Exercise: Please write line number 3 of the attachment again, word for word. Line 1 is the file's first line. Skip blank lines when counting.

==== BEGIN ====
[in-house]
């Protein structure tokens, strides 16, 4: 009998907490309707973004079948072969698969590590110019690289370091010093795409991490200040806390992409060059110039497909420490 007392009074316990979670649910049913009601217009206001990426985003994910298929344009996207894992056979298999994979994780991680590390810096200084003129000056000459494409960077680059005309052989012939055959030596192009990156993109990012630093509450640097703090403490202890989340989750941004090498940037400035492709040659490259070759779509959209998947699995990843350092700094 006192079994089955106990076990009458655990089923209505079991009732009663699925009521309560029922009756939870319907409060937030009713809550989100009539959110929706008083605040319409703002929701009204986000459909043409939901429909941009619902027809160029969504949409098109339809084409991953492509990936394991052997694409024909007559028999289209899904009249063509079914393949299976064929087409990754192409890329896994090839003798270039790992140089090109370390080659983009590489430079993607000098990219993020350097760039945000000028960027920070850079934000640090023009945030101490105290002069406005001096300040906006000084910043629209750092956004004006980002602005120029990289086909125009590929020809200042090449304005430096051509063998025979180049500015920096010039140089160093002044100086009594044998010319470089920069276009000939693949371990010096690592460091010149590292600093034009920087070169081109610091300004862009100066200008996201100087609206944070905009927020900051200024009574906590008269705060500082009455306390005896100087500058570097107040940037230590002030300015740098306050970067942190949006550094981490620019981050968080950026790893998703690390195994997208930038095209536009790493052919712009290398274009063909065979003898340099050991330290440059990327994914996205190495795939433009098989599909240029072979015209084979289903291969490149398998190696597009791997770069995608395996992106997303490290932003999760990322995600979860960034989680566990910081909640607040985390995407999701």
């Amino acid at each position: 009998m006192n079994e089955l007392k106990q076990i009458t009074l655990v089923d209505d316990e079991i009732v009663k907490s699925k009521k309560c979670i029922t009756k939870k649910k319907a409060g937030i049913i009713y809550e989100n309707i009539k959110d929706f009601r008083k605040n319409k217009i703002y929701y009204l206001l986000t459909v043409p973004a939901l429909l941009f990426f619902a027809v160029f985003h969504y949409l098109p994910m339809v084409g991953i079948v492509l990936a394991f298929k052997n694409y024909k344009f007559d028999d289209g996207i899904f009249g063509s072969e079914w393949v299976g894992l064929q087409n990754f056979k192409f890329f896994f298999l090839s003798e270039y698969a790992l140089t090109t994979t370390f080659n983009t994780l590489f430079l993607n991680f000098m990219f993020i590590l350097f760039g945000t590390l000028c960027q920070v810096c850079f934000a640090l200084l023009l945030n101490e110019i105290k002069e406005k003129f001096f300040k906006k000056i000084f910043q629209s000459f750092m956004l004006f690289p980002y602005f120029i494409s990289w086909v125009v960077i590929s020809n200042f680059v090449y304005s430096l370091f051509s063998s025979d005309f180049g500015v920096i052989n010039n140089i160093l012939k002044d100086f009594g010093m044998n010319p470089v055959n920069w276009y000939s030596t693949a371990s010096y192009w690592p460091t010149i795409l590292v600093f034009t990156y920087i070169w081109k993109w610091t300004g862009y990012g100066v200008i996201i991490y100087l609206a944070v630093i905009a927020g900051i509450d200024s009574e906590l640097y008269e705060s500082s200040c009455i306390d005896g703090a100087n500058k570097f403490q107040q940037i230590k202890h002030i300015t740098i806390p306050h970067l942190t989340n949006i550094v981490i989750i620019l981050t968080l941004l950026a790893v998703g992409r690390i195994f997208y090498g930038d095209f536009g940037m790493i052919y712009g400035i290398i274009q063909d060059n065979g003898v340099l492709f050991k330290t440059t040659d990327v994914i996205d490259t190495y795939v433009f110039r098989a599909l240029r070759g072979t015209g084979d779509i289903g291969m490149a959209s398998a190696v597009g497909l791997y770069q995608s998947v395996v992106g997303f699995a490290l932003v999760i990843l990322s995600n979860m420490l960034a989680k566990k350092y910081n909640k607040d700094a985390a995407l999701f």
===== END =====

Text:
């Amino acid at each position: 009998m006192n079994e089955l007392k106990q076990i009458t009074l655990v089923d209505d316990e079991i009732v009663k907490s699925k009521k309560c979670i029922t009756k939870k649910k319907a409060g937030i049913i009713y809550e989100n309707i009539k959110d929706f009601r008083k605040n319409k217009i703002y929701y009204l206001l986000t459909v043409p973004a939901l429909l941009f990426f619902a027809v160029f985003h969504y949409l098109p994910m339809v084409g991953i079948v492509l990936a394991f298929k052997n694409y024909k344009f007559d028999d289209g996207i899904f009249g063509s072969e079914w393949v299976g894992l064929q087409n990754f056979k192409f890329f896994f298999l090839s003798e270039y698969a790992l140089t090109t994979t370390f080659n983009t994780l590489f430079l993607n991680f000098m990219f993020i590590l350097f760039g945000t590390l000028c960027q920070v810096c850079f934000a640090l200084l023009l945030n101490e110019i105290k002069e406005k003129f001096f300040k906006k000056i000084f910043q629209s000459f750092m956004l004006f690289p980002y602005f120029i494409s990289w086909v125009v960077i590929s020809n200042f680059v090449y304005s430096l370091f051509s063998s025979d005309f180049g500015v920096i052989n010039n140089i160093l012939k002044d100086f009594g010093m044998n010319p470089v055959n920069w276009y000939s030596t693949a371990s010096y192009w690592p460091t010149i795409l590292v600093f034009t990156y920087i070169w081109k993109w610091t300004g862009y990012g100066v200008i996201i991490y100087l609206a944070v630093i905009a927020g900051i509450d200024s009574e906590l640097y008269e705060s500082s200040c009455i306390d005896g703090a100087n500058k570097f403490q107040q940037i230590k202890h002030i300015t740098i806390p306050h970067l942190t989340n949006i550094v981490i989750i620019l981050t968080l941004l950026a790893v998703g992409r690390i195994f997208y090498g930038d095209f536009g940037m790493i052919y712009g400035i290398i274009q063909d060059n065979g003898v340099l492709f050991k330290t440059t040659d990327v994914i996205d490259t190495y795939v433009f110039r098989a599909l240029r070759g072979t015209g084979d779509i289903g291969m490149a959209s398998a190696v597009g497909l791997y770069q995608s998947v395996v992106g997303f699995a490290l932003v999760i990843l990322s995600n979860m420490l960034a989680k566990k350092y910081n909640k607040d700094a985390a995407l999701f």